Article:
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I want to remove some text from file1.txt.

I put the text in the file tmp and do:

grep -f tmp file.txt

But it gives me only the difference.

The question is how to remove the difference from file.txt.

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migrated from Jun 10 '13 at 19:41

This question came from our site for professional and enthusiast programmers.

you can make a sed command script with the patterns in tmp . – Endoro Jun 10 '13 at 11:53
Either remove "using sed or grep" from your question or remove "awk" from your tags. – Ed Morton Jun 10 '13 at 12:33

Doing grep -f tmp file.txt will display all lines containing the work text (assume tmp just contins the work text). If want to display all the lines that don't contain the word text you need to use the -v option to invert the match:

$ grep -v 'text' file.txt

If you print all the lines in the file but just remove all occurrences of text then:

$ sed 's/text//g' 
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the tmp file contain the text that I want to remove from file.txt. ("text" is not a word). 'grep -v -f tmp file.txt > file_result.txt' file_result.txt : do not contain text which exist in tmp file – Ellouze Anis Jun 10 '13 at 11:31
grep works with lines not individual words. – iiSeymour Jun 10 '13 at 11:33

If you want to remove lines from your file.txt which contains the line where text is seed then you can do something like:

sed '/text/d' file.txt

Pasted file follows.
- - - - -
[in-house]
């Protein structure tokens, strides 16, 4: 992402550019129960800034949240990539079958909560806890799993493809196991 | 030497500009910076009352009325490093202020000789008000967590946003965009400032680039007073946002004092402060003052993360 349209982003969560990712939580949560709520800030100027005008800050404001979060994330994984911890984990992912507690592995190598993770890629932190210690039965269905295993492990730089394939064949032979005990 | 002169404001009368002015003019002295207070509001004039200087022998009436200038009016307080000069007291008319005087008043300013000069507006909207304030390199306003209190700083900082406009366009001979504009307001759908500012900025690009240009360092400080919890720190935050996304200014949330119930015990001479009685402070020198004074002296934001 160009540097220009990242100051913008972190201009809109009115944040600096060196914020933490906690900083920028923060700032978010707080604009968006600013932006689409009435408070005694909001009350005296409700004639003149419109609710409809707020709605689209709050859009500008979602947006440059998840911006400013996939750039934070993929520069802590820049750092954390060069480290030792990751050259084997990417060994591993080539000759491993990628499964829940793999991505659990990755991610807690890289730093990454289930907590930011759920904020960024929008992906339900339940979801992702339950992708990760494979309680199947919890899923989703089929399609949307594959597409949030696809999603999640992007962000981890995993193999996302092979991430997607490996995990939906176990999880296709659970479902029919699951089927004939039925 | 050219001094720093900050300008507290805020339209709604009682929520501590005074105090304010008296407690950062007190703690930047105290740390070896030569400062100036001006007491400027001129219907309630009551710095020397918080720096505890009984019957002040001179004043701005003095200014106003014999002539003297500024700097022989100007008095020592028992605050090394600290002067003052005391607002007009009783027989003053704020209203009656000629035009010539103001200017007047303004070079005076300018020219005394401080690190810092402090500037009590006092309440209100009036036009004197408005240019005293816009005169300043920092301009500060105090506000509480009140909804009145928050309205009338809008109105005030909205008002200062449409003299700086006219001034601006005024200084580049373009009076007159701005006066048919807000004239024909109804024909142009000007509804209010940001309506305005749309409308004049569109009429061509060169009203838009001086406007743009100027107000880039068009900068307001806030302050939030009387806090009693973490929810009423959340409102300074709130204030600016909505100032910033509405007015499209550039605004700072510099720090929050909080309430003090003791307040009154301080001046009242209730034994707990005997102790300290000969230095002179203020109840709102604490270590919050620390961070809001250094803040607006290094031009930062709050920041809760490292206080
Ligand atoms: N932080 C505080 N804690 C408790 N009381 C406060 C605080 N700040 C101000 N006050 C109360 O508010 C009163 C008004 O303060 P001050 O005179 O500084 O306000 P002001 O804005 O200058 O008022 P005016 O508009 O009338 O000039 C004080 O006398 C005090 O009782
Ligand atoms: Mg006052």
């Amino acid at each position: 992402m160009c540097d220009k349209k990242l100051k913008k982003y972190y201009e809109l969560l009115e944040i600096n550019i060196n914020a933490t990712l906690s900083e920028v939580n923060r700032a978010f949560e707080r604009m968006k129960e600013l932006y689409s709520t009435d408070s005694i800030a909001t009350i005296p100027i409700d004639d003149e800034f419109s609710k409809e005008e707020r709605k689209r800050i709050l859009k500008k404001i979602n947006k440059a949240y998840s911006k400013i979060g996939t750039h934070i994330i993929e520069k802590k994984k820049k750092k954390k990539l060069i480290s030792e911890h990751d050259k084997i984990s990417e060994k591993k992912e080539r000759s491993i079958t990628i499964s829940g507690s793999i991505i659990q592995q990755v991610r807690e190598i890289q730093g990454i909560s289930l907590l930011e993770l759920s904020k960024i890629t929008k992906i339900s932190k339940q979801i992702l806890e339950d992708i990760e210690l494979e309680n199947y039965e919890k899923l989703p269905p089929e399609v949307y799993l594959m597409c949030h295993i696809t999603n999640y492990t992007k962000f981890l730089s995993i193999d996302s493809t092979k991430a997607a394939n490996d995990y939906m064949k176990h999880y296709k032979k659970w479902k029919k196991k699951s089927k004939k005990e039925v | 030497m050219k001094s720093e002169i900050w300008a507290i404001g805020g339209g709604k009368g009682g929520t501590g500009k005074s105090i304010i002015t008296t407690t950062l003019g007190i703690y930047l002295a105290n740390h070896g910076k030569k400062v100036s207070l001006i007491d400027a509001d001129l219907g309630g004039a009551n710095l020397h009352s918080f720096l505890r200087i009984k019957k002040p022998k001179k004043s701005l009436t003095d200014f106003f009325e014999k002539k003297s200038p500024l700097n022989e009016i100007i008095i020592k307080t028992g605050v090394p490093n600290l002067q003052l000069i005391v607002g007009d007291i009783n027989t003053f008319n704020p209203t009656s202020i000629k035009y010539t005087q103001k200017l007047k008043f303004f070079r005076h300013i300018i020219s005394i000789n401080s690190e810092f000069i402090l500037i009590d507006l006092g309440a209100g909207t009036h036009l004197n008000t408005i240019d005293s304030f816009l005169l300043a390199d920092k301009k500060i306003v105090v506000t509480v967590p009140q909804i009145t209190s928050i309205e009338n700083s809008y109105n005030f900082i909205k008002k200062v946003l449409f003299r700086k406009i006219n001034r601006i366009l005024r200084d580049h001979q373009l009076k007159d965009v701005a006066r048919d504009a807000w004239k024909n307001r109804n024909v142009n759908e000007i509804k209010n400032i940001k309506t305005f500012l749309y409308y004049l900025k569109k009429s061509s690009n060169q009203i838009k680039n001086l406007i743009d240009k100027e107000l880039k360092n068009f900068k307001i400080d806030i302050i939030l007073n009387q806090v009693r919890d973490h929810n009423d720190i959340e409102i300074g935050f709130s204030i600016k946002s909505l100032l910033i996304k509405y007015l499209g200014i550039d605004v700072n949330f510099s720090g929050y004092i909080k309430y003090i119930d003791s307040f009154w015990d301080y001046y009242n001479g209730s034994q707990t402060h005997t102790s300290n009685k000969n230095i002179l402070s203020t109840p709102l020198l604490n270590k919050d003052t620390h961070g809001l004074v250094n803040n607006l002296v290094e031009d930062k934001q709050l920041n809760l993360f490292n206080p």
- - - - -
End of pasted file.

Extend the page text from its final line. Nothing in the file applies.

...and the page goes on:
sed -n '/text/!p' file.txt
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What you want to do is

grep -Fvf tmp file.txt

From man grep:

   -f FILE, --file=FILE
          Obtain patterns from FILE, one per line.   The
          empty   file   contains   zero  patterns,  and
          therefore matches nothing.  (-f  is  specified
          by POSIX.)
   -F, --fixed-strings
          Interpret PATTERN as a list of fixed  strings,
          separated  by  newlines, any of which is to be
          matched.  (-F is specified by POSIX.)
   -v, --invert-match
          Invert  the  sense of matching, to select non-
          matching lines.  (-v is specified by POSIX.)

So, -f tells grep to read the list of patterns it will search for from a file. -F is needed so grep does not interpret these patterns as regular expressions. So, given a string like, the . will be taken as a literal . and not as "match any character". Finally, the -v inverts the match so grep will print only those lines that do not match any of the patterns in tmp. For example:

$ cat pats 
$ cat file.txt 
This line has aa
This one contains bb
This one contains none of the patterns
This one contains cc
$ grep -Fvf pats file.txt 
This one contains none of the patterns
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